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A former member
Post #: 1
I'm new to this forum and am very excited to plug in and use you guys as a resource to bounce questions off of. I have a good one to start off with.

Across the street from our home, in a street tree connected to our parish, there's a swarm of bees that need to be relocated for safety purposes. Besides people coming and going to daily Mass, children from the adjoining school pass under the tree where the swarm is located. By the way the swarm is 20 ft. off the ground.

My question there any way to relocate the swarm? Or is the only viable choice to kill the bees? We'd like to save the bees if possible and there'd be a greater chance of that if we could direct the workers at the parish office of what their choices are (their very open to suggestions and help).

If we can save the bees, who do we contact.

Thanks for the help.

Newbie in S. Denver,

Jim P.
Lafayette, CO
Post #: 5
EDIT: I had the URL wrong the first time

Hi Lea,

The swarm does not need to be killed!
There are folks in the area who will do it for free (if they are looking for their own swarm) or for a small fee.

This group is a great resource as there are a number of members who built hives this spring and are looking for swarms to populate them with.

If no one gets back to you in time, you can contact the folks at http://www.backyardhi...­.
They are up in Eldorado Springs and would either come remove the swarm or put you in touch with someone who can.

Also, you can tell the Parish workers that, although alarming, a swarm is actually pretty docile. They are just looking for a new home, not to attack people.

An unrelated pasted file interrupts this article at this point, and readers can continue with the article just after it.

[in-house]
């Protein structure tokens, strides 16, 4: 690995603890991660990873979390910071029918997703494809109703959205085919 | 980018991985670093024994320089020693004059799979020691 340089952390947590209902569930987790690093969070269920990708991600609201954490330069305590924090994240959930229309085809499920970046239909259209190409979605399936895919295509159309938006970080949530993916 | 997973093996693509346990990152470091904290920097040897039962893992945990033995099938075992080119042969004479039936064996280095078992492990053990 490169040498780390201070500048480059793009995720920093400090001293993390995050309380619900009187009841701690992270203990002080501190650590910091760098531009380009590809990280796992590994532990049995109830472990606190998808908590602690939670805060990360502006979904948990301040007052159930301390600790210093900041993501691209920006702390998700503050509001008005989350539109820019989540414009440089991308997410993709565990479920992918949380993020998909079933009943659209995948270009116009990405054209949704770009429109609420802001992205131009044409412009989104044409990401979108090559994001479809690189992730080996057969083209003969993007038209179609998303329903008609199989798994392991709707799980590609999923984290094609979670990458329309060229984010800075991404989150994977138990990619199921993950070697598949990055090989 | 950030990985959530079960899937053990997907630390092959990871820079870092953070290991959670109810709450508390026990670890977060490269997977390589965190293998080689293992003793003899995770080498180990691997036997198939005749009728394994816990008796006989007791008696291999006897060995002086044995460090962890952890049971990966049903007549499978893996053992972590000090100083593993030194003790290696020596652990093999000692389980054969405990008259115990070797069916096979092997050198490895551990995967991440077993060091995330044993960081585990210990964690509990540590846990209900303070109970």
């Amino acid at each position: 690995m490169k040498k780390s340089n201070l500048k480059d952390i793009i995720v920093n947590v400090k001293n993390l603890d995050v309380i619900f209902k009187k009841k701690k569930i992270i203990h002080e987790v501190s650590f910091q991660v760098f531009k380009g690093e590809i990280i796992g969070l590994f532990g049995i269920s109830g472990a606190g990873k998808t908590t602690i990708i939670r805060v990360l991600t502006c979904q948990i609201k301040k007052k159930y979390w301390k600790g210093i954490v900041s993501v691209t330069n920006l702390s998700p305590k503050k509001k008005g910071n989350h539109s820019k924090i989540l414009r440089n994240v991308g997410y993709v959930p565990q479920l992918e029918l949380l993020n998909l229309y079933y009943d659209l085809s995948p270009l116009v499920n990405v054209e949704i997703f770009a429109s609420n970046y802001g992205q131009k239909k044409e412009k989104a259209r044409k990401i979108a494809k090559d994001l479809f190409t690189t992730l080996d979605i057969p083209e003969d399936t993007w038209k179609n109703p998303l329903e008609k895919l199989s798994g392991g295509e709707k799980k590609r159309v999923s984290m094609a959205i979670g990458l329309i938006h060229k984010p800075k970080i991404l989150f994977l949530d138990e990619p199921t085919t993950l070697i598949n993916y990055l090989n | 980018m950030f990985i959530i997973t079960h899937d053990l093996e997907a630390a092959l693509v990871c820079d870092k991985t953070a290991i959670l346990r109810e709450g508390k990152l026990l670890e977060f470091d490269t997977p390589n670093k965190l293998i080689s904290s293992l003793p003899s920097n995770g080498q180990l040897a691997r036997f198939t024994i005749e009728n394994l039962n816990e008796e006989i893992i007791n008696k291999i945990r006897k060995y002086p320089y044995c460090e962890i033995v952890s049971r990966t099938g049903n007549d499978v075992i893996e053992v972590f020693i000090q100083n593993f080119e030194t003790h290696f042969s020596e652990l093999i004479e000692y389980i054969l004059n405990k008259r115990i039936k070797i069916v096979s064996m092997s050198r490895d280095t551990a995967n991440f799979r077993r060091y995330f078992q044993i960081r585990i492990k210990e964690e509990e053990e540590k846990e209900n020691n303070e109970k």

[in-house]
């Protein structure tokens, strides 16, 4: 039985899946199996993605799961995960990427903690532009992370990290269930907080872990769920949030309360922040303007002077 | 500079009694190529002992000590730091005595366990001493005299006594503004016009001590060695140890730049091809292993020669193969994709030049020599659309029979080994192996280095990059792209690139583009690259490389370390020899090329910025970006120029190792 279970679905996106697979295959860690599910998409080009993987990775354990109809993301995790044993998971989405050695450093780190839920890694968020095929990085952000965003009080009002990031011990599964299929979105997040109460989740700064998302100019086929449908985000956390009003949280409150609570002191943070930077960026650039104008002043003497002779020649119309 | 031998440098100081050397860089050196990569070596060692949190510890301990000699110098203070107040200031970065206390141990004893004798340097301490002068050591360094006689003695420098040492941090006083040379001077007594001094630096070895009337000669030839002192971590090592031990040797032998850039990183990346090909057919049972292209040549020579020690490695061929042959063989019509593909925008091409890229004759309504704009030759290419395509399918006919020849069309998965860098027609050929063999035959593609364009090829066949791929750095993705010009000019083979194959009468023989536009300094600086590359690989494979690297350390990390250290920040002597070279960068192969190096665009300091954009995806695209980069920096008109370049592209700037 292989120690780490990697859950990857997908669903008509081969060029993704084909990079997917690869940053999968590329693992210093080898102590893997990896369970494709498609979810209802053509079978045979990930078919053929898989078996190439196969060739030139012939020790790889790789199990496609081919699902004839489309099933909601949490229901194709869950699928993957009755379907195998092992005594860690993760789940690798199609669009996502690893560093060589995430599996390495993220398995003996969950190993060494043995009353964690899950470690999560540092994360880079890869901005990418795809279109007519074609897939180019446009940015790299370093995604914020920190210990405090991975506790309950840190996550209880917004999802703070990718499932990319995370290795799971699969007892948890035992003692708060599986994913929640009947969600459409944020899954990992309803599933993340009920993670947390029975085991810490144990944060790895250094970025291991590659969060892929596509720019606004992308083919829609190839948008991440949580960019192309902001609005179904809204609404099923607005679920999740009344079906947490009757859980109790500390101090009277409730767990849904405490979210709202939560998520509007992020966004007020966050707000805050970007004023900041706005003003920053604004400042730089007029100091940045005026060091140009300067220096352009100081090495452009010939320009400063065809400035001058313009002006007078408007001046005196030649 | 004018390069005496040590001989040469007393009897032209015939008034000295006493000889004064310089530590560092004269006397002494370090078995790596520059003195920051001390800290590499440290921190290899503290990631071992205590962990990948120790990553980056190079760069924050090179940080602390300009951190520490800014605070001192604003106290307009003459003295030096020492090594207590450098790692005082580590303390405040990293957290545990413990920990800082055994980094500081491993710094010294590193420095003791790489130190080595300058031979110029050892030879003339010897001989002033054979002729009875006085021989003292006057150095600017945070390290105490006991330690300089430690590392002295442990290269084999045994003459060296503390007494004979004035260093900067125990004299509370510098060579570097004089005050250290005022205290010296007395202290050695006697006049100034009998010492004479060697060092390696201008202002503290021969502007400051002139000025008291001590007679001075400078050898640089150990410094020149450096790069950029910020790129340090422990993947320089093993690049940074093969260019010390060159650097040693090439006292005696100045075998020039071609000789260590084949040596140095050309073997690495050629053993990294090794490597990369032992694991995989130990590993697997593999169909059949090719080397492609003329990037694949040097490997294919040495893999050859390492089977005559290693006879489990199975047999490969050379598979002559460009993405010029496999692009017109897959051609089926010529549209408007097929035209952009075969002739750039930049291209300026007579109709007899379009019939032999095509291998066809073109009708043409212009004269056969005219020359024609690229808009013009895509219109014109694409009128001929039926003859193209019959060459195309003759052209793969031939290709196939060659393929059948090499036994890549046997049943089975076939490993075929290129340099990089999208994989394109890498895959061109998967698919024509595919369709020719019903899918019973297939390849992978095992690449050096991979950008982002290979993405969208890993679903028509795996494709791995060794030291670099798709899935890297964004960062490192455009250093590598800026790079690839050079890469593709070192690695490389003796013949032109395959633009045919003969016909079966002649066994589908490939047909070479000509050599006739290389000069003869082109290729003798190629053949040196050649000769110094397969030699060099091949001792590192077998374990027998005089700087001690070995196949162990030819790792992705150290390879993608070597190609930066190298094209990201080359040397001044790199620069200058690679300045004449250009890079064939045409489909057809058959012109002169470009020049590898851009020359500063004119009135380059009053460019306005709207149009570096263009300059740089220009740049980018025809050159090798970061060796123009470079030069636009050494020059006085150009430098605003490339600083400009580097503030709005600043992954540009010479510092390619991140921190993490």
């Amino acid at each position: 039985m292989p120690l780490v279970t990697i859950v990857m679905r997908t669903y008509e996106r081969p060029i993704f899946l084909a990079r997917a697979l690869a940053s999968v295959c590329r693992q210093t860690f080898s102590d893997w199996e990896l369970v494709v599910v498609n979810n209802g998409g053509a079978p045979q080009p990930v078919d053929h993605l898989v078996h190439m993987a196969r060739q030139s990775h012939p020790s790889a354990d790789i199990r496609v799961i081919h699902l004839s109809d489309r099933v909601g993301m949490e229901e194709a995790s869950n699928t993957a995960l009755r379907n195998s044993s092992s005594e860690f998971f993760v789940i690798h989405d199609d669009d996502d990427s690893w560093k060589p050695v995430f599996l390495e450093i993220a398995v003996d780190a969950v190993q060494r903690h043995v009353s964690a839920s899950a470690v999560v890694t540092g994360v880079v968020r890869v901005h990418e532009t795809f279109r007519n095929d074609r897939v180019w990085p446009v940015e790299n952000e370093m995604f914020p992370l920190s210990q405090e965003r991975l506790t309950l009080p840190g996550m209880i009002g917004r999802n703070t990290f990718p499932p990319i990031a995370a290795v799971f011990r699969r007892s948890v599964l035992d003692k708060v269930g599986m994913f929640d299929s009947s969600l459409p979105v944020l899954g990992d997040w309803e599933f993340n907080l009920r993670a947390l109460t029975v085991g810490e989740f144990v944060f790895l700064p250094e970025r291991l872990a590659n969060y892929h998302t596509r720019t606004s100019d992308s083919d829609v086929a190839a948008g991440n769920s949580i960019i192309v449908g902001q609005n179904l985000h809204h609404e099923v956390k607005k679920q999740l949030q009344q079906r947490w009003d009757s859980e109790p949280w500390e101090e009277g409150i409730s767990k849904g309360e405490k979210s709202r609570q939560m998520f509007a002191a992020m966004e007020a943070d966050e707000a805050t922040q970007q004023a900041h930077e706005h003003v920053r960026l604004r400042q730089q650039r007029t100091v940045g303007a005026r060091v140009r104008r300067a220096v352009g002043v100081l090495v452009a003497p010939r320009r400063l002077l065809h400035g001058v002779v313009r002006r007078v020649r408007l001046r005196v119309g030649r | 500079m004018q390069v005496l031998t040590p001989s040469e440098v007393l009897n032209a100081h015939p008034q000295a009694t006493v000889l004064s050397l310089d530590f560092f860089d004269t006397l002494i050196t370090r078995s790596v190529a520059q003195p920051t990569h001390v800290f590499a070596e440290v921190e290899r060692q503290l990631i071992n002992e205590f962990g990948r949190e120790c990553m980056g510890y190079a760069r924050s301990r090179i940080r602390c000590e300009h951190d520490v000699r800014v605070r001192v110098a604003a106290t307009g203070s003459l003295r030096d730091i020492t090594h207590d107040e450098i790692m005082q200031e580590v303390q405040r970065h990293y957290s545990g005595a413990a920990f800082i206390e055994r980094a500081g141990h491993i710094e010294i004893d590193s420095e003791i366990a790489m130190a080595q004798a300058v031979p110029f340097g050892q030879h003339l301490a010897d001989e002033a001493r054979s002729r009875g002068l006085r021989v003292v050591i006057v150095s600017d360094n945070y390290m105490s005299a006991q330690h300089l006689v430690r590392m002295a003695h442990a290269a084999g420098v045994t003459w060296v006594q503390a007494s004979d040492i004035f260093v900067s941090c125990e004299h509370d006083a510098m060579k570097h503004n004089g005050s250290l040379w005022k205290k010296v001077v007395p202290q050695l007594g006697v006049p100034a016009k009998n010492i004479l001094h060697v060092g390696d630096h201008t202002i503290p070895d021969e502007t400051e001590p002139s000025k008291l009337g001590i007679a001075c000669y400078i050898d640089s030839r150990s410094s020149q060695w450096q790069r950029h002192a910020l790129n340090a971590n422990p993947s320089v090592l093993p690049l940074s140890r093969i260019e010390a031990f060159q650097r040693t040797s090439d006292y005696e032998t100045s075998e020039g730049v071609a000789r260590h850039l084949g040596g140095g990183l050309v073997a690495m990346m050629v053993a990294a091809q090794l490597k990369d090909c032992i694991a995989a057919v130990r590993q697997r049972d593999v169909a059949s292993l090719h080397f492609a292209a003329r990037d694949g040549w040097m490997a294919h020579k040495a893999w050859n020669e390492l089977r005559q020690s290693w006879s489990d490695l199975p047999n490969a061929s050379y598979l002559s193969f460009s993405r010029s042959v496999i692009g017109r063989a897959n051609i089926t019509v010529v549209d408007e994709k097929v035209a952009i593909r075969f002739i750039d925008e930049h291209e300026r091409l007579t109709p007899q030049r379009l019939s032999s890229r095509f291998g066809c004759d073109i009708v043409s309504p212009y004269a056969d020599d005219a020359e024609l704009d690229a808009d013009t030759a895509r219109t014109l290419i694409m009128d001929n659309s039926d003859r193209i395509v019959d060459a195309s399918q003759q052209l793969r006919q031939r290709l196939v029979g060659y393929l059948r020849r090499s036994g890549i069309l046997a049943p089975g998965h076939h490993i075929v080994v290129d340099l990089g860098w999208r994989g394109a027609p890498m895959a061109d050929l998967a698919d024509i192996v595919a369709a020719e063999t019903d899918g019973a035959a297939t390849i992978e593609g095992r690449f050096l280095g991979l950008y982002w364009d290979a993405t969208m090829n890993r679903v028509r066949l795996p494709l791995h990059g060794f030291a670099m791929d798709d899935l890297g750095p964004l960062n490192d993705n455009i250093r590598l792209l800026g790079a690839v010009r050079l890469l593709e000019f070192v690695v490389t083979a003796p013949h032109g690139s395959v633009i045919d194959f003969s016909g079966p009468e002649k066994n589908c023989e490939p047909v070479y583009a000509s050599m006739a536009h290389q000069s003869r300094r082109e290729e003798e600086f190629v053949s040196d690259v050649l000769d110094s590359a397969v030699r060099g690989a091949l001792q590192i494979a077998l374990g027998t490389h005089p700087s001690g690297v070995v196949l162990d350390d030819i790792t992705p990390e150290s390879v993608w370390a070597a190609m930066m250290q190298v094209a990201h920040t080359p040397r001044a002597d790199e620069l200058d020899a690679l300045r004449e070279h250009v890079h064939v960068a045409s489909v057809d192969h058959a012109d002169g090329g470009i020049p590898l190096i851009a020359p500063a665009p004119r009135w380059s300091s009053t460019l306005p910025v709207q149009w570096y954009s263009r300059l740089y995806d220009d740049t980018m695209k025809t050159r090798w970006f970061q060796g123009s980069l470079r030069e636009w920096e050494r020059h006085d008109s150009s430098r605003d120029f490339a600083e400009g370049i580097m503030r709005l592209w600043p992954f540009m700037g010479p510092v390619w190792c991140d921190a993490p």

A former member
Post #: 21
Contact Jennifer Jones in this group! She and her husband both catch swarms of bees!
Jennifer J.
Wheat Ridge, CO
Post #: 20
My question is, is it a swarm or a colony living in the tree?

Your wording gives me the impression that it is a colony. If it is a swarm (a large clump of bees holding on to eachother), it could be removed, but would eventually fly away on its own anyway within a couple of days. If it is a colony (i.e. living in the tree) that is much more difficult.

If it is indeed a colony, likely you noticed them yesterday because it had been raining for several days and so they had to work extra hard yesterday to gather all of the things they needed and were probably super busy. I know our hives were hopping yesterday. They have likely lived there awhile without anyone noticing. Usually removing an established colony from a tree requires losing a tree. The bees are nearly impossible to get out without cutting the tree down, and preventing another colony of bees from moving right in even more difficult.

Give David a call if you would like (720-333-5869) and he could come and look at it, but I'm not real sure he could remove it. But you never know! He's an ingenuitive guy, and if there is a way, he will find it!

Denver, CO
Post #: 316
Well, what's "the rest of the story" ?
A former member
Post #: 2
Thanks for the help. My hubby, John, phoned Jennifer about getting help w/this. So the rest of the story is still in the works. I'll keep you posted.

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